Have I recreated the same test as you? Have you modified the code at all, anywhere, even if you think it is irrelevant?

[n.b. - We are using the ARM_CM4F port.c from V8.2.3]

Yes, with one exception, which I think is the trigger:

#define configSYSTICK_CLOCK_HZ        ((unsigned long)32768)

Without this defined, SysTick runs at the CPU clock rate. With it defined, the portNVIC_SYSTICK_CLK_BIT bit is set to zero in vPortSetupTimerInterrupt().

I started out with a fresh project, creating one task exactly like yours (above), made a local copy of GCC/ARM_CM4F/port.c as port_cm4f.c, and modified it exactly like yours.

I tested 3 cases:

  1. configUSE_TICKLESS_IDLE == 0
    Result: As expected, no abnormal behavior. LED blinks at 1Hz

  2. configUSE_TICKLESS_IDLE == 1 and configSYSTICK_CLOCK_HZ not defined
    Result: No abnormal behavior, LED blinks at 1Hz.

  3. configUSE_TICKLESS_IDLE == 1 and configSYSTICK_CLOCK_HZ == 32768
    Result: Abnormal LED “mostly ON” … probably PWM, and xExpectedIdleTime near portMAX_DELAY

Here’s the log of the last 20 xExpectedIdleTimes, logged in vPortSuppressTicksAndSleep() before the check against xMaximumPossibleSuppressedTicks:

999: 0xfe1f7e18
998: 0x00000040
997: 0xfe207e58
996: 0x00000040
995: 0xfe217e98
994: 0x00000040
993: 0xfe227ed8
992: 0x00000040
991: 0xfe237f18
990: 0x00000040
989: 0xfe247f58
988: 0x00000040
987: 0xfe257f98
986: 0x00000040
985: 0xfe267fd8
984: 0x00000040
983: 0xfe278018
982: 0x00000040
981: 0xfe288058
980: 0x00000040

And the first 20:

020: 0xfff6fd3d
019: 0x00000040
018: 0xfff7fd7d
017: 0x00000040
016: 0xfff8fdbd
015: 0x00000040
014: 0xfff9fdfd
013: 0x00000040
012: 0x00000040
011: 0xfffafe7e
010: 0x00000040
009: 0xfffbfebe
008: 0x00000040
007: 0xfffcfefe
006: 0x00000040
005: 0xfffdff3e
004: 0x00000040
003: 0xfffeff7e
002: 0x00000040
001: 0xffffffbe
000: 0x00000040

I think the key is that SysTick is running much, much slower than CPU clock. (In our device, the external SysTick source is the 32768 RTC clock)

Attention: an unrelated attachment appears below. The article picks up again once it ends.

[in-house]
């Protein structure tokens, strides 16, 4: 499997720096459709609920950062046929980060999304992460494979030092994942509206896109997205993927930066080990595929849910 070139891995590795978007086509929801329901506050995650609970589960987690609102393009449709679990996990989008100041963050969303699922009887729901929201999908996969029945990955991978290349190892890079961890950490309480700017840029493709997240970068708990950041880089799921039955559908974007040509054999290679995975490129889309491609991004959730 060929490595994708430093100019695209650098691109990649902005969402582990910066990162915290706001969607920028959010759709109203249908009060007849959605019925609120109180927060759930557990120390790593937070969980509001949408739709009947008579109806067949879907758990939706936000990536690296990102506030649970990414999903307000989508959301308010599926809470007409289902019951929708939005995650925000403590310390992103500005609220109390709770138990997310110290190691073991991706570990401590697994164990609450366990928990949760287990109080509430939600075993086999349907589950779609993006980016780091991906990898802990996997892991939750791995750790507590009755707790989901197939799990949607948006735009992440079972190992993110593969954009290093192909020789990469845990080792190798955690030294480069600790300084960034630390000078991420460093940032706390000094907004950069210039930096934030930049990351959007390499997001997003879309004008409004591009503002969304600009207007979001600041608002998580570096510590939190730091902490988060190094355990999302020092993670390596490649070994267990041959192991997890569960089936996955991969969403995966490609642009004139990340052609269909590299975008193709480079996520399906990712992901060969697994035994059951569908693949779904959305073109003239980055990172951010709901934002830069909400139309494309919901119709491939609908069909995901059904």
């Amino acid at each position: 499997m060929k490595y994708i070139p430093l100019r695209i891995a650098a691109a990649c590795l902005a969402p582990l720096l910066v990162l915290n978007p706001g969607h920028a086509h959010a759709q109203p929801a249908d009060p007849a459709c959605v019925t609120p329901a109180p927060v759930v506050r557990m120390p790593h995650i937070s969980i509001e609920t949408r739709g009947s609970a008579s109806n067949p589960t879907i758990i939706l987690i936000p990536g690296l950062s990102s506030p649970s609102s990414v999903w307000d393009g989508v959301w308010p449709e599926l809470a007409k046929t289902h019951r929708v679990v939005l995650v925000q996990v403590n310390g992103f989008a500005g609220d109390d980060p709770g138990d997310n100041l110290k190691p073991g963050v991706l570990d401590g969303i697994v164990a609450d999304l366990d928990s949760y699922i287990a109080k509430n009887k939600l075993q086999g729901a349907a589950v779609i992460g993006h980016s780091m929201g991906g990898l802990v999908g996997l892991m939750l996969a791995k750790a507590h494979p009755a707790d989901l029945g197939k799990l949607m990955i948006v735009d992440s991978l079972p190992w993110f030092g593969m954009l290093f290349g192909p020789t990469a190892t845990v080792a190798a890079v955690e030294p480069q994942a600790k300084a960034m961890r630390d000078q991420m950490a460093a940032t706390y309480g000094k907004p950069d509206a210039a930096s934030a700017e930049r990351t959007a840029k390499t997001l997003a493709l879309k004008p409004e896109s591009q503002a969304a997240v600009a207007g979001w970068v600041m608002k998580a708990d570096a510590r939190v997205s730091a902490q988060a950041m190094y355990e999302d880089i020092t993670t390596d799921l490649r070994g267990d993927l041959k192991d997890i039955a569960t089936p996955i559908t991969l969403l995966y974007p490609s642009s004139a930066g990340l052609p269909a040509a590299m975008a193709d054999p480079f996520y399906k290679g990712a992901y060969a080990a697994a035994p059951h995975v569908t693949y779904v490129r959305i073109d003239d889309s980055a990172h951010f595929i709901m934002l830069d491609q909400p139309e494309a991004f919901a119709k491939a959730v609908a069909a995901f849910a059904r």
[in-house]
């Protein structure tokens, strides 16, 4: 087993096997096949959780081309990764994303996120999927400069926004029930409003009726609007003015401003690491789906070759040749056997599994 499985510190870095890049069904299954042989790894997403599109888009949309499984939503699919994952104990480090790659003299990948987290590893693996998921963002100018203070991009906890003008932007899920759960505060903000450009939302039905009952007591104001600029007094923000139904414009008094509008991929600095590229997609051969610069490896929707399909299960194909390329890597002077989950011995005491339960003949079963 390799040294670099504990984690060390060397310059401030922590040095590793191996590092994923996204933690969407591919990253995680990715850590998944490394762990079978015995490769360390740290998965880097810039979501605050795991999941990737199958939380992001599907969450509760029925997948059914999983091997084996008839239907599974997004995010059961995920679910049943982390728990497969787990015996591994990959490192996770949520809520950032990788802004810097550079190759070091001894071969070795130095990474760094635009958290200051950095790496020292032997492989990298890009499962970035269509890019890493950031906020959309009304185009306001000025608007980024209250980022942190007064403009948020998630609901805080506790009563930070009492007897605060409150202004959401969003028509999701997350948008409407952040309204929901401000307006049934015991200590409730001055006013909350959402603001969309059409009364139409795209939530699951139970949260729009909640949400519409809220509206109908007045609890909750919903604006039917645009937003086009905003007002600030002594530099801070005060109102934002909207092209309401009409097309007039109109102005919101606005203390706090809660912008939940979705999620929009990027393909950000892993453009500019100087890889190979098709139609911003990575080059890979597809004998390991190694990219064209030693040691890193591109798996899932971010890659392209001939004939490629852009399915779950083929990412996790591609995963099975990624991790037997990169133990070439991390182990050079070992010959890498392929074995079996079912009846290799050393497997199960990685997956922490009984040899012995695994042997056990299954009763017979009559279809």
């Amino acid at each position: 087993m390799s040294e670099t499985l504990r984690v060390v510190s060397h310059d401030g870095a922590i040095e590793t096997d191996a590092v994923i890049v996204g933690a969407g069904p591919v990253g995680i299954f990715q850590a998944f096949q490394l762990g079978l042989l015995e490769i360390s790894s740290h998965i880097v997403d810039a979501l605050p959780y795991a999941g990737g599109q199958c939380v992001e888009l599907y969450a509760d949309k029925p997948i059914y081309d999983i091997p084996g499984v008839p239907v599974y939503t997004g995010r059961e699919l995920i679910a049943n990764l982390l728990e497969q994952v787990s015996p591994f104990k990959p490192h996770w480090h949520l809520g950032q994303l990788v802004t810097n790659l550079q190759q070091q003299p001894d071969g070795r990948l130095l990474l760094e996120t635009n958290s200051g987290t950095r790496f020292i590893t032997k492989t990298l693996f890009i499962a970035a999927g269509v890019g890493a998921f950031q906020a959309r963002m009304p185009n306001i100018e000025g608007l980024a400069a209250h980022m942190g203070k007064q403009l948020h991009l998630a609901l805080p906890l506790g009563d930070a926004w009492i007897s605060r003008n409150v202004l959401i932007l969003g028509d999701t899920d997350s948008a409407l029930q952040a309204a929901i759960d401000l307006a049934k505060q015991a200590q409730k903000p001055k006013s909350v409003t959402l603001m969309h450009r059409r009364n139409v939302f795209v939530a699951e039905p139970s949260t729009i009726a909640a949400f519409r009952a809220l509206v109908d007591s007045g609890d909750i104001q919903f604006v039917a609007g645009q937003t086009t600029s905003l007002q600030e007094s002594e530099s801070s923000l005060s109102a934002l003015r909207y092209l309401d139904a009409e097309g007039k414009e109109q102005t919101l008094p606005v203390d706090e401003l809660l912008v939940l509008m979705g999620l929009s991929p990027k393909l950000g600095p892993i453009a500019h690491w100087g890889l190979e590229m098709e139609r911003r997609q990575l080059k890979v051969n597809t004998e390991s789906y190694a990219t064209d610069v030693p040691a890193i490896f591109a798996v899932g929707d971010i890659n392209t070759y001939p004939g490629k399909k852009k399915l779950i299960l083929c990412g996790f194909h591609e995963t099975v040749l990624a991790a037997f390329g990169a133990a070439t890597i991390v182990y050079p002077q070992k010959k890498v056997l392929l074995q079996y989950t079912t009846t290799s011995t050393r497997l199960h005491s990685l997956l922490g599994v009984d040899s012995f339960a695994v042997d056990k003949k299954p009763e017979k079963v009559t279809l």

zachmetzinger wrote on Friday, April 08, 2016:

Followup, case #2 log output:

(same value up to 999)
020: 0x00000040
019: 0x00000040
018: 0x00000040
017: 0x00000040
016: 0x00000040
015: 0x00000040
014: 0x00000040
013: 0x00000040
012: 0x00000040
011: 0x00000040
010: 0x00000040
009: 0x00000040
008: 0x00000040
007: 0x00000040
006: 0x00000040
005: 0x00000040
004: 0x00000040
003: 0x00000040
002: 0x00000040
001: 0x00000040
000: 0x00000040

edwards3 wrote on Friday, April 08, 2016:

Without this defined, SysTick runs at the CPU clock rate. With it defined, the portNVIC_SYSTICK_CLK_BIT bit is set to zero in vPortSetupTimerInterrupt().

configSYSTICK_CLOCK_HZ only describes the frequency of the systick clock, in case it is different to the main clock, it doesnt set the speed. When you set configSYSTICK_CLOCK_HZ to 32768 are you actually feeding the SysTick with 32768? Is that was the portNVIC_SYSTICK_CLK_BIT does?

zachmetzinger wrote on Friday, April 08, 2016:

Correct, SysTick is being fed with 32768 Hz when portNVIC_SYSTICK_CLK_BIT == 0

rtel wrote on Saturday, April 09, 2016:

I’m not sure I can replicate that as I’m not aware of any chips that
have this capability - older chips seem to fix the SysTick at the core
clock speed, and some newer chips allow the speed to be divided. Which
chip are you using? If I can replicate the circumstance I may find the
solution - which could be perhaps be a miscalculation if the slower
clock count does not increment while the chip would normally be asleep
(some of the chip specific low power schemes we have that do use 32K
clocks do take it into account).

zachmetzinger wrote on Monday, April 11, 2016:

If you send me a PM, I’ll arrange to ship an EV Kit to you w/ docs & SDK.